The large-scale military exercises held off Hainan Island and the live-fire drills planned for tomorrow by Beijing within 12 nautical miles (22.2km) off the Fujian coast are presented by the Chinese news media as a show of displeasure by Beijing at the independent policy lines pursued by President Tsai Ing-wen (蔡英文), and at the moves by the US to enhance its relations with Taiwan.
The Chinese saber-rattling was already evident in earlier military pressure against Taiwan, in particular the increased air and naval operations in the vicinity of the island — including escorted strategic bomber encirclement flights — and the deployment of its aircraft carrier on the Chinese side of the Taiwan Strait.
The fundamental problem is that the authorities in Beijing still see cross-strait relations through the outdated prism of the (unfinished) civil war between Mao Zedong’s (毛澤東) Communists and Chiang Kai-shek’s (蔣介石) Nationalists.
Somehow, Chinese President Xi Jinping (習近平) and his colleagues have been unable to think beyond the confines of the rigid dogma that the only possible resolution is for Taiwan to be “reunited” with China.
The problem with that approach is that Taiwan was never part of the People’s Republic of China in the first place, but was the unhappy landing place for the defeated nationalists of Chiang, whose regime then ruled the island under martial law for 38 years.
Thanks to the hard work and resilience of Taiwanese, the nation made its momentous transition to democracy in the late 1980s and early 1990s, and is now a vibrant and even rambunctious democracy.
Having worked so hard to attain their democracy, the people on the island are not about to give up their hard-won freedoms and are thus not inclined whatsoever to agree to “unification” under any model, whether it is called “one country, two systems” or under the guise of the so-called “1992 consensus” with whatever many interpretations.
Opinion polls in Taiwan show that the people of the island overwhelmingly reject these concepts.
So, if there is to be lasting peace and stability in the region, Beijing needs to come to terms with the fact that there is a free and democratic Taiwan next door, and develop a more constructive policy based on mutual recognition and peaceful coexistence as friendly neighbors.
All too often Western analysts jump to the conclusion that tensions are rising and war is imminent. A recent article in the National Interest by Paul Smith of the US Naval War College is one example (“How the Taiwan Travel Act could start a US-China War,” March 29). Another example is a book published in 2007 by Michael O’Hanlon and Richard Bush, titled A War Like No Other, which elaborates on a dozen scenarios describing in detail how war could break out.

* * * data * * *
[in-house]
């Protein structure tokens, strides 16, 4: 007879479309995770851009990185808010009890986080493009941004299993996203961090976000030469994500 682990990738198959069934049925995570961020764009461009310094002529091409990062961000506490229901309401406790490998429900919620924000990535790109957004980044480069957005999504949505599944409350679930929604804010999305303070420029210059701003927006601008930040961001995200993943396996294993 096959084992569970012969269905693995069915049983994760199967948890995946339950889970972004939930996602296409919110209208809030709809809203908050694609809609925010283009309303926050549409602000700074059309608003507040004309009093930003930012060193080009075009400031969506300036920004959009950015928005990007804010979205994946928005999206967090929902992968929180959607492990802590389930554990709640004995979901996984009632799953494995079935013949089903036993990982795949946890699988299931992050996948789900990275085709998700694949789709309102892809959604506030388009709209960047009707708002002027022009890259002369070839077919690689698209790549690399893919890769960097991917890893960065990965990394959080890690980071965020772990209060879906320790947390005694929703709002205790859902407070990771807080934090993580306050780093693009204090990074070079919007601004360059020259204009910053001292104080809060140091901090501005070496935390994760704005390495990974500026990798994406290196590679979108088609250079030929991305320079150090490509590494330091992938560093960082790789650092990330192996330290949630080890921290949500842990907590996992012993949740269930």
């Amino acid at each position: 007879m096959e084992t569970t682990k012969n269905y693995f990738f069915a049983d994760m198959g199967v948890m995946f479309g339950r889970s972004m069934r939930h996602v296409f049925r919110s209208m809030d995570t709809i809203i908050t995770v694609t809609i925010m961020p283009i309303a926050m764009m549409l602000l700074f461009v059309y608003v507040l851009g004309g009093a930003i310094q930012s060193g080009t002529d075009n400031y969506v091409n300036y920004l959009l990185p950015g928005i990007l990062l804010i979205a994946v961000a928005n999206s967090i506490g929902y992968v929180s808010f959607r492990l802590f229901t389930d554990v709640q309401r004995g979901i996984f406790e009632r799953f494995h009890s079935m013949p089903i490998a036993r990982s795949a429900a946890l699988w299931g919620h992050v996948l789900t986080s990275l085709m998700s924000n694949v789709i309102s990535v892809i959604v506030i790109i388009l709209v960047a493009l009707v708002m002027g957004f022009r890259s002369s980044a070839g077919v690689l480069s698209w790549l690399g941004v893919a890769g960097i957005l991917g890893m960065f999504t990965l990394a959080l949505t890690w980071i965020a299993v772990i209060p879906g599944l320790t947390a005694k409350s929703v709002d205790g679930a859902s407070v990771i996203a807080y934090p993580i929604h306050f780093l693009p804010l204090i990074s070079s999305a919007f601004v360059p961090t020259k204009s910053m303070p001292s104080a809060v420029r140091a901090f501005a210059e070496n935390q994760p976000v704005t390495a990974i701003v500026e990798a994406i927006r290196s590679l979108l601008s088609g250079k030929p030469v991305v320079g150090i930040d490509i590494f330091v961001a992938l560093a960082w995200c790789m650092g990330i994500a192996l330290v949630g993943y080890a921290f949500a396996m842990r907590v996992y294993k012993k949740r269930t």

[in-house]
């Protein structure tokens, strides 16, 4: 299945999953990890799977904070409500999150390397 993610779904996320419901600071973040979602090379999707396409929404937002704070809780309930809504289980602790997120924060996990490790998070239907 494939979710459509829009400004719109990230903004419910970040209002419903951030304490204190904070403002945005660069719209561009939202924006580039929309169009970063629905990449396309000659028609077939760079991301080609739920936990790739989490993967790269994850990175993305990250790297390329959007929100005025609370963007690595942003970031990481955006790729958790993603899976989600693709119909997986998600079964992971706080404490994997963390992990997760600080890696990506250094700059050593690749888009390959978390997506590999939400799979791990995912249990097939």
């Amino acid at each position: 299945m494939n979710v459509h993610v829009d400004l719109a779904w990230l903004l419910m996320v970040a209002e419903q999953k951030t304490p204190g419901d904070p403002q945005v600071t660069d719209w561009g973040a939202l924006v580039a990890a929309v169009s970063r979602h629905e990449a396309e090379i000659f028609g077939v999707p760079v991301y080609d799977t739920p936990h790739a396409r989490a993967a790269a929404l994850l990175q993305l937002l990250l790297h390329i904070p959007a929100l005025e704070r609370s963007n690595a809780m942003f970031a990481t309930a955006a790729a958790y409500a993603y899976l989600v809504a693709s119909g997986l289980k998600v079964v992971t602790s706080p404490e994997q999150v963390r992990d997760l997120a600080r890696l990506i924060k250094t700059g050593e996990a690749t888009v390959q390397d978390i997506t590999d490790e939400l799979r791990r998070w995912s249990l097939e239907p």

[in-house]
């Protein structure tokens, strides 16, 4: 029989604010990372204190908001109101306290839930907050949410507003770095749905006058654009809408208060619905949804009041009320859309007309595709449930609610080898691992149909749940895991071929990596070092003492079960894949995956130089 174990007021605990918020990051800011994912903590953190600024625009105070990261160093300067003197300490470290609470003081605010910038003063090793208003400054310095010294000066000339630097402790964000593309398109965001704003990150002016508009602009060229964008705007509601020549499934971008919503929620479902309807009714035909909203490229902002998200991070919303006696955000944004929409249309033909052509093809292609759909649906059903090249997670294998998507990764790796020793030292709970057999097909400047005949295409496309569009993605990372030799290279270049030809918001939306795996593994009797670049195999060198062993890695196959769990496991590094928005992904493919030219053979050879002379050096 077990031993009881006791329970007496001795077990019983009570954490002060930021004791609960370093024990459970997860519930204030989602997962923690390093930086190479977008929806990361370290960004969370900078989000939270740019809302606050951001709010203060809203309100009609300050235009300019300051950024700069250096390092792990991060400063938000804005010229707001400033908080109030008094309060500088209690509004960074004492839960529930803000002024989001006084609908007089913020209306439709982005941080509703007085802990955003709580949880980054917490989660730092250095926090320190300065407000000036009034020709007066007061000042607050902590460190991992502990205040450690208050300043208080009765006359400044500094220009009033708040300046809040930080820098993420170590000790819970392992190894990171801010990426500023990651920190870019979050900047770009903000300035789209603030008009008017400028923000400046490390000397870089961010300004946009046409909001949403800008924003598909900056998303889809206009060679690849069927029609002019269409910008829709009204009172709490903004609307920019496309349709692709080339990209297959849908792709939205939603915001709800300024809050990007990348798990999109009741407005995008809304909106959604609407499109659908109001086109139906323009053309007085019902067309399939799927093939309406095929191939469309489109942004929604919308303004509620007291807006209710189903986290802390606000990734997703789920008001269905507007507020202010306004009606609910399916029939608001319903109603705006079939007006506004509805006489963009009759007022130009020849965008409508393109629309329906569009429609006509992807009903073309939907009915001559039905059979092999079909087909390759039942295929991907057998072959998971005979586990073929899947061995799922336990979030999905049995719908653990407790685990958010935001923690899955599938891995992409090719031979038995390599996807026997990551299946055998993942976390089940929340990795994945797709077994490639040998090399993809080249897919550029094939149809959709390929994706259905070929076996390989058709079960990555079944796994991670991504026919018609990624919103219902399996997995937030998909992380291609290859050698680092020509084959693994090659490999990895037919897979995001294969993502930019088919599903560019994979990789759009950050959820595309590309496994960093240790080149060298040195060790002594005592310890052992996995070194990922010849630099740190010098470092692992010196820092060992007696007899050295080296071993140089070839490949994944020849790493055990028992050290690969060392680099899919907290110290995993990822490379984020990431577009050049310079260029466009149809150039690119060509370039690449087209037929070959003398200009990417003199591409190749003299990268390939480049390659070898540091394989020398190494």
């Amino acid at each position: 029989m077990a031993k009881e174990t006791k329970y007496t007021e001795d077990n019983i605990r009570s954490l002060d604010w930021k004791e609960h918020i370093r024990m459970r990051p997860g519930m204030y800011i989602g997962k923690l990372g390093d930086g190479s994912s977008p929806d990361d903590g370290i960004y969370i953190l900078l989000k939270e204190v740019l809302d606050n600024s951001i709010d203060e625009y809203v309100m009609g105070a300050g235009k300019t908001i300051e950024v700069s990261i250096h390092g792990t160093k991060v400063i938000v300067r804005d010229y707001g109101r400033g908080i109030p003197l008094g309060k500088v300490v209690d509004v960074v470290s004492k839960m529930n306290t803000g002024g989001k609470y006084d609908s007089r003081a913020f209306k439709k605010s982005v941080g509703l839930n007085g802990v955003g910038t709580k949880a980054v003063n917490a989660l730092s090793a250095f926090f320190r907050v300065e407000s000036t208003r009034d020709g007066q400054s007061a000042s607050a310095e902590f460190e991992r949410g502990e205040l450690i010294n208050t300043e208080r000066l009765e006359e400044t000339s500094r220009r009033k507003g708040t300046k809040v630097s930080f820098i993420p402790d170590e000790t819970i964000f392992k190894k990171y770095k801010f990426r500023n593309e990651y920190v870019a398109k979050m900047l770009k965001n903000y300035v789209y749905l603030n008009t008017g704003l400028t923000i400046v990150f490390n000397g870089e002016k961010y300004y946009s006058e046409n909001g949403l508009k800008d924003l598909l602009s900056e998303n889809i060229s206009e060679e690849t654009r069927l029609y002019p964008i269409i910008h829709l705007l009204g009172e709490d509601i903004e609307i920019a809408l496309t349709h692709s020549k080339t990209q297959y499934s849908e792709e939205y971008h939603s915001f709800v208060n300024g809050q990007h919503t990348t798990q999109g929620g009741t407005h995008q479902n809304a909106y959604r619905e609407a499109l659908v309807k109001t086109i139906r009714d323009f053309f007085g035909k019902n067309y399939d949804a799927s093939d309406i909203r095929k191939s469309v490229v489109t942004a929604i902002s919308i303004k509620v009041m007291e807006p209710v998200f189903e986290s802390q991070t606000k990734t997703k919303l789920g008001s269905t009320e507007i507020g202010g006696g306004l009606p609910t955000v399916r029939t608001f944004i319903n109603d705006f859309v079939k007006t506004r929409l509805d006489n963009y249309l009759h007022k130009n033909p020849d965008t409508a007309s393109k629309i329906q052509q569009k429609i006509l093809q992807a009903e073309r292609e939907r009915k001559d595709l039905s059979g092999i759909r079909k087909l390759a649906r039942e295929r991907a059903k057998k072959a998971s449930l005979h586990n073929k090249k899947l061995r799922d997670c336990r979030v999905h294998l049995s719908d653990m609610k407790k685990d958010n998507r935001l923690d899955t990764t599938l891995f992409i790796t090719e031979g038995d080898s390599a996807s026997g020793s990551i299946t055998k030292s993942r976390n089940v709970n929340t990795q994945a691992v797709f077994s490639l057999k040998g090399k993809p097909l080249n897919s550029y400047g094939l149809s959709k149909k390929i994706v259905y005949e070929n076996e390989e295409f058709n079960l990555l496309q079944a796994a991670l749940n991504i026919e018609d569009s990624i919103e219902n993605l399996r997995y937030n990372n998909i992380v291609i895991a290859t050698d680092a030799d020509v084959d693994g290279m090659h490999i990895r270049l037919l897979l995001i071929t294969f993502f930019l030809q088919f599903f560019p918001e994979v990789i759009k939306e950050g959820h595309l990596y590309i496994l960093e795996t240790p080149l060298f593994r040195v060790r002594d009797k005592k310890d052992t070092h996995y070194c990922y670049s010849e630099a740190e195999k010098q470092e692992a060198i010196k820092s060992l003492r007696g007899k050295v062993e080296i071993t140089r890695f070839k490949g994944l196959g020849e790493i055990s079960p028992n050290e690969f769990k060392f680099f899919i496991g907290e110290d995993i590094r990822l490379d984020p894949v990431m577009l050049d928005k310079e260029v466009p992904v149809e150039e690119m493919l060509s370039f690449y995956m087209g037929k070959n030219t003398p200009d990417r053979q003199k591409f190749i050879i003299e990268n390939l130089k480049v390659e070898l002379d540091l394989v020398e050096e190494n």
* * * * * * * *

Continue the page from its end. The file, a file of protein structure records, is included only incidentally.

While one should not discount that Chinese threats could lead to a military confrontation, it is essential to counter those threats, and ensure that Beijing understands that any adventurism and attempt to subdue or annex Taiwan would be disastrous for itself.
In the meantime, it would help if Western observers would focus their creativity on developing scenarios of a peaceful resolution whereby Beijing — perhaps grudgingly — accepts Taiwan as a friendly neighbor. Too often people take the present — very uncompromising — state of mind and non-conciliatory position of the Chinese leaders as a given.
Would it not contribute to a solution if US — and European — leaders tried to foster a new thinking in the minds of the present, or next, generation of Chinese leaders and not keep repeating “one China” mantras dating back to the 1970s?
Normalization of relations between the US, Western Europe and the rest of the world and Taiwan should give China an opportunity to move away from the old contradictions and animosity dating back to the Chinese Civil War. That would bring a much more lasting peace and stability to the region than the present nebulous, precarious and unsustainable “status quo.”
Gerrit van der Wees is a retired Dutch diplomat, who served as editor of the Taiwan Communique from 1980 through 2016. He teaches history of Taiwan at George Mason University in Fairfax, Virginia.
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